Officials of the unincorporated community of Oak Park, which has been trying for at least two years to become a city, have begun talking about merging with the Los Angeles County city of Agoura Hills if they cannot get what they want from Ventura County.
Members of the Oak Park Municipal Advisory Council have pushed for cityhood as a way of gaining control over both development in surrounding areas and local services, but so far without success.
In response, Ventura County is conducting a detailed study of whether Oak Park would be able to support itself as a city. A separate study is being conducted on the benefits of annexing to Thousand Oaks, a city of about 104,000 people.
This week, three of the five Oak Park advisory council members suggested looking at a new approach to local control: merging with neighboring Agoura Hills in a complicated move that would ultimately make Agoura Hills part of Ventura County.
Such a plan would require approval by the boards of supervisors in Ventura and Los Angeles counties, a prospect considered unlikely by officials outside Oak Park. Nonetheless, Oak Park officials said they want to pursue the idea.
"I've heard about it from enough people," said Duane Skavdahl, chairman of the Oak Park council, an elected body that advises the Ventura County Board of Supervisors on a wide range of issues. "If you talk to some people in Oak Park, they think they live in Agoura Hills."
Skavdahl said he plans to meet with Agoura Hills representatives to discuss the idea.
Under the proposal, Oak Park, a community of 13,000 people near the southeastern edge of Ventura County, would be annexed to Agoura Hills, a city of 20,300. The county line that separates them would be moved south so both communities would be within Ventura County.
In return, Ahmanson Ranch and a massive housing development proposed there would be moved into Los Angeles County, said Ron Stark, a member of the Oak Park council.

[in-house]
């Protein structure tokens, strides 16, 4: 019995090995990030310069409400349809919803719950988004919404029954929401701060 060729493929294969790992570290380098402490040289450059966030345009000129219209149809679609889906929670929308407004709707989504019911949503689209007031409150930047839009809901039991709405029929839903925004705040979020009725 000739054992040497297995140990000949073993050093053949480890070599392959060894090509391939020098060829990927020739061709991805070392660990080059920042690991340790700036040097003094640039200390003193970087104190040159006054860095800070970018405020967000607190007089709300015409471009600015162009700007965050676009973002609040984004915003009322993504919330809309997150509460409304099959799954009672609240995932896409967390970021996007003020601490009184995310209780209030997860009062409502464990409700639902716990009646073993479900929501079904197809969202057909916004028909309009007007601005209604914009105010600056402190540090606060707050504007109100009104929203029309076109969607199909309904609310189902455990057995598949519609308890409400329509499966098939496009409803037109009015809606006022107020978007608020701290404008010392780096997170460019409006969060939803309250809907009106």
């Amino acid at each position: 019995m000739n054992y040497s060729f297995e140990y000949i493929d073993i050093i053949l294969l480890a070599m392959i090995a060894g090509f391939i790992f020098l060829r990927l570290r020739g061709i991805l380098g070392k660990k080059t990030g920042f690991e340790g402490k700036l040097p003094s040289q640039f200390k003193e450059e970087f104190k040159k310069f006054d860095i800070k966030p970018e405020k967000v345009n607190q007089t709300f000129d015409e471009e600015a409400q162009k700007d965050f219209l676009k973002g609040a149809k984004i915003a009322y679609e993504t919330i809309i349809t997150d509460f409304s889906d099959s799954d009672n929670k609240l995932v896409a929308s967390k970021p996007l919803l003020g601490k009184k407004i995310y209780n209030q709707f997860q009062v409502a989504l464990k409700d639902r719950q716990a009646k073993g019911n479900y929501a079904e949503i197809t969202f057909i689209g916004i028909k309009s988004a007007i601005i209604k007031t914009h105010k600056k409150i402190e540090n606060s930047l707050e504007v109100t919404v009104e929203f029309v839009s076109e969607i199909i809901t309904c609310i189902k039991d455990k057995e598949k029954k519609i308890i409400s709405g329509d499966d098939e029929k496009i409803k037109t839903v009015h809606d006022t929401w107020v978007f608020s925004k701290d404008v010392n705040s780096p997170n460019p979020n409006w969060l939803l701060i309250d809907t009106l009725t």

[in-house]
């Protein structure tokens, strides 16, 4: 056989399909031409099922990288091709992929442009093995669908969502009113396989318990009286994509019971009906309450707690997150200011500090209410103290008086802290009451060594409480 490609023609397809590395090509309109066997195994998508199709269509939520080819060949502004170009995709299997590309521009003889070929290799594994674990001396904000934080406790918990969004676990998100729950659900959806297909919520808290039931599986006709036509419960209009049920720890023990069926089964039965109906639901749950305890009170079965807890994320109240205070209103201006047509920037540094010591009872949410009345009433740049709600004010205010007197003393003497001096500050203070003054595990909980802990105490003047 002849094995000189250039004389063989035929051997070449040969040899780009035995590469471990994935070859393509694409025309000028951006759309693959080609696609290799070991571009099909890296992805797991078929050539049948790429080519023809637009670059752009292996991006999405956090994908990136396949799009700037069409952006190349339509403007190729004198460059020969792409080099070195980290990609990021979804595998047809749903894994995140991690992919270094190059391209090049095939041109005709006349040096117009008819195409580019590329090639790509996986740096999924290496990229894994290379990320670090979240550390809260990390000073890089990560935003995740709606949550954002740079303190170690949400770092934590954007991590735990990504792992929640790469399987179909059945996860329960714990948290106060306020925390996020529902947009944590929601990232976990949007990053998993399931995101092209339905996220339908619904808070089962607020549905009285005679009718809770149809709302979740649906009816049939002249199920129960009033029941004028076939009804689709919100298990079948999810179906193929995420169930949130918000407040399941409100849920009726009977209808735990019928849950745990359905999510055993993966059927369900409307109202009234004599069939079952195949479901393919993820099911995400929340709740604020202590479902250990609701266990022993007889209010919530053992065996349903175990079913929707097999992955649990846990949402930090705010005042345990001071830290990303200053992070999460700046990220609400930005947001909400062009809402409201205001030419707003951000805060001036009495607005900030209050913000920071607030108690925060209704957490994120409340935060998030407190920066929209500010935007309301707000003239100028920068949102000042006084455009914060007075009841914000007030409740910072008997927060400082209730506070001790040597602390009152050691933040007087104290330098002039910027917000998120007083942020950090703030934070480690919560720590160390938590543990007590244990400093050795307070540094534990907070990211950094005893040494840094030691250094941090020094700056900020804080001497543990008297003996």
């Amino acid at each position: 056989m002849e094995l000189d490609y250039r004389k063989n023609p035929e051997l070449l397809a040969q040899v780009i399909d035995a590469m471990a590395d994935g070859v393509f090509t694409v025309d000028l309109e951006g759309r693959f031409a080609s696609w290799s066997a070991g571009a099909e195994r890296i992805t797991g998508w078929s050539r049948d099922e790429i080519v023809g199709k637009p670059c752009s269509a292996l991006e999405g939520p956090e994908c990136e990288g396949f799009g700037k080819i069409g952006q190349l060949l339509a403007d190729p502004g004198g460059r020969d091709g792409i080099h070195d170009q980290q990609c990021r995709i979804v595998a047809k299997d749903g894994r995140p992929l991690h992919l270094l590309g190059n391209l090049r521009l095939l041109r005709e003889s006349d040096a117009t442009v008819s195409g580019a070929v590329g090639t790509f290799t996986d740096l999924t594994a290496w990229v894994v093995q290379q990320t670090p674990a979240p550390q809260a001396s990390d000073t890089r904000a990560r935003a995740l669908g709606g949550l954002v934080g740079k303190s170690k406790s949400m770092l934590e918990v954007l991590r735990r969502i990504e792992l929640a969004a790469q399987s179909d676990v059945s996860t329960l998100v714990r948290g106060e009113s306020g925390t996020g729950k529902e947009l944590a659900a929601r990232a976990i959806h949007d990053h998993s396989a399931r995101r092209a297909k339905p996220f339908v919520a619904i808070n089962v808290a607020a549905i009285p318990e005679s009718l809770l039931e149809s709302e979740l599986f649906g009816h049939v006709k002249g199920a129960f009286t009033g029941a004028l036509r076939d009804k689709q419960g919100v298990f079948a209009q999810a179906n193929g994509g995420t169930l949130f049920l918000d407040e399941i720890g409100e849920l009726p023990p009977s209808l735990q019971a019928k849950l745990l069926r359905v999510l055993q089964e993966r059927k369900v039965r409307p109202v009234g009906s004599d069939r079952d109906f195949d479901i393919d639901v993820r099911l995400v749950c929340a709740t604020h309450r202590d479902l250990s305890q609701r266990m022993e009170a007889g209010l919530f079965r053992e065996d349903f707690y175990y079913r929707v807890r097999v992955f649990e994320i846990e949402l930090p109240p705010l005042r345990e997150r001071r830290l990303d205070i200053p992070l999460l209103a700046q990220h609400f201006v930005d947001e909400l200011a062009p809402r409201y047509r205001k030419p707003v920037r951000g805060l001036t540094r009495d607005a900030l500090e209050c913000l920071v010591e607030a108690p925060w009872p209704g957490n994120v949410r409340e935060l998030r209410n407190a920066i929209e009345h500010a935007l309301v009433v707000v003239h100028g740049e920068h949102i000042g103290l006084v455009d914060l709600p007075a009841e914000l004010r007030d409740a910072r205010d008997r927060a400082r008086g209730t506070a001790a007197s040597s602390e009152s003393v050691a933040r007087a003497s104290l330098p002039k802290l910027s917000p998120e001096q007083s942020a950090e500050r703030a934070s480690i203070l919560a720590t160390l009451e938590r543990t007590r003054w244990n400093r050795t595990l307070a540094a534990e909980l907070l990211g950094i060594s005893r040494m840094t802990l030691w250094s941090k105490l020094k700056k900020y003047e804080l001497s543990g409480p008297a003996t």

Oak Park officials said they have not yet researched the legal methods to move the county line, but see many advantages to the proposal.
For example, residents on both sides of the county line would benefit from living in a city with a bigger voice in local affairs and with more money to run city government, Stark said.
"We're tired of the county stepping all over us," he said. "Looking at dollars and cents, it would probably be a good idea."
An Agoura Hills official said he is interested in discussing the idea with Oak Park.
"People have known Agoura as a community for a long time and still think of it that way," said Agoura Hills City Manager David Carmany, referring to the general area on both sides of the county line that includes Agoura Hills and Oak Park.
But some Oak Park and Ventura County officials were skeptical.
Doug Johnson, a spokesman for Ventura County Supervisor Maria VanderKolk, whose district encompasses Oak Park and the Jordan and Ahmanson ranches, dismissed the proposal.
"I think it's ludicrous," Johnson said. "It's more than just weird."
George Anterasian, a new member of the Oak Park council, said he does not see tremendous support among fellow residents for such a merger.
"It's my impression that Oak Park enjoys its distinctiveness from Agoura Hills," he said. "I personally feel it is better for Oak Park to become a city in its own right, rather than to merge with Agoura Hills."
Moreover, state law prevents any city from annexing territory outside of the county in which it is situated, said Robert Braitman, outgoing executive director of the Ventura County Local Agency Formation Commission.
He added, however, that it is possible to move the county line with the consent of the boards of supervisors in both areas. Agoura Hills residents would also have to approve of moving into Ventura County before a change could occur.
Previously, when such changes were suggested, residents on both sides of the line objected, Braitman said. Oak Park would also probably encounter major stumbling blocks in its attempt to merge with its cross-border neighbors, he said.
"I don't think the L.A. fire district would like to lose territory. What do we do about school district boundaries . . . about water and sanitation issues?"
Merger Proposal The unincorporated Ventura County community of Oak Park has proposed merging with the Los Angeles County city of Agoura Hills, Oak Park, a community of about 13,000 people, would become part of Agoura Hills, now a city of 20,300. The county line would be moved south so that both would be located in Ventura County.